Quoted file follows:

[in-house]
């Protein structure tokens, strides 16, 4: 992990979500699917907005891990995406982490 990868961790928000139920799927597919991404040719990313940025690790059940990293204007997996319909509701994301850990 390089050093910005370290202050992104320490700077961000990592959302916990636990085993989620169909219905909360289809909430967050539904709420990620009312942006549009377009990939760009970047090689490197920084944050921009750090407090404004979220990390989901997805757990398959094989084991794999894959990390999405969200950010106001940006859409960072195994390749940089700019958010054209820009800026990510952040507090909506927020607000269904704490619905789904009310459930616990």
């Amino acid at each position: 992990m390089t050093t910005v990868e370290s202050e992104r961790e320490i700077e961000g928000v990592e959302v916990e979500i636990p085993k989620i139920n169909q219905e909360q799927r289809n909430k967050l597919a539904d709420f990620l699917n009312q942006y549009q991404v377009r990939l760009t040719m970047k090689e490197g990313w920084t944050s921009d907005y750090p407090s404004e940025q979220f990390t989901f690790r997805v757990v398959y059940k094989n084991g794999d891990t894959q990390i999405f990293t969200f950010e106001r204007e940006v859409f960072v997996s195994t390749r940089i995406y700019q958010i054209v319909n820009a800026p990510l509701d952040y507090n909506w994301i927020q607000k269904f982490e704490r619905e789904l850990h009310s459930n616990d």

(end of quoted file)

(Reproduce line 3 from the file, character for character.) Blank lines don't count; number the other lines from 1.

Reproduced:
């Amino acid at each position: 992990m390089t050093t910005v990868e370290s202050e992104r961790e320490i700077e961000g928000v990592e959302v916990e979500i636990p085993k989620i139920n169909q219905e909360q799927r289809n909430k967050l597919a539904d709420f990620l699917n009312q942006y549009q991404v377009r990939l760009t040719m970047k090689e490197g990313w920084t944050s921009d907005y750090p407090s404004e940025q979220f990390t989901f690790r997805v757990v398959y059940k094989n084991g794999d891990t894959q990390i999405f990293t969200f950010e106001r204007e940006v859409f960072v997996s195994t390749r940089i995406y700019q958010i054209v319909n820009a800026p990510l509701d952040y507090n909506w994301i927020q607000k269904f982490e704490r619905e789904l850990h009310s459930n616990d």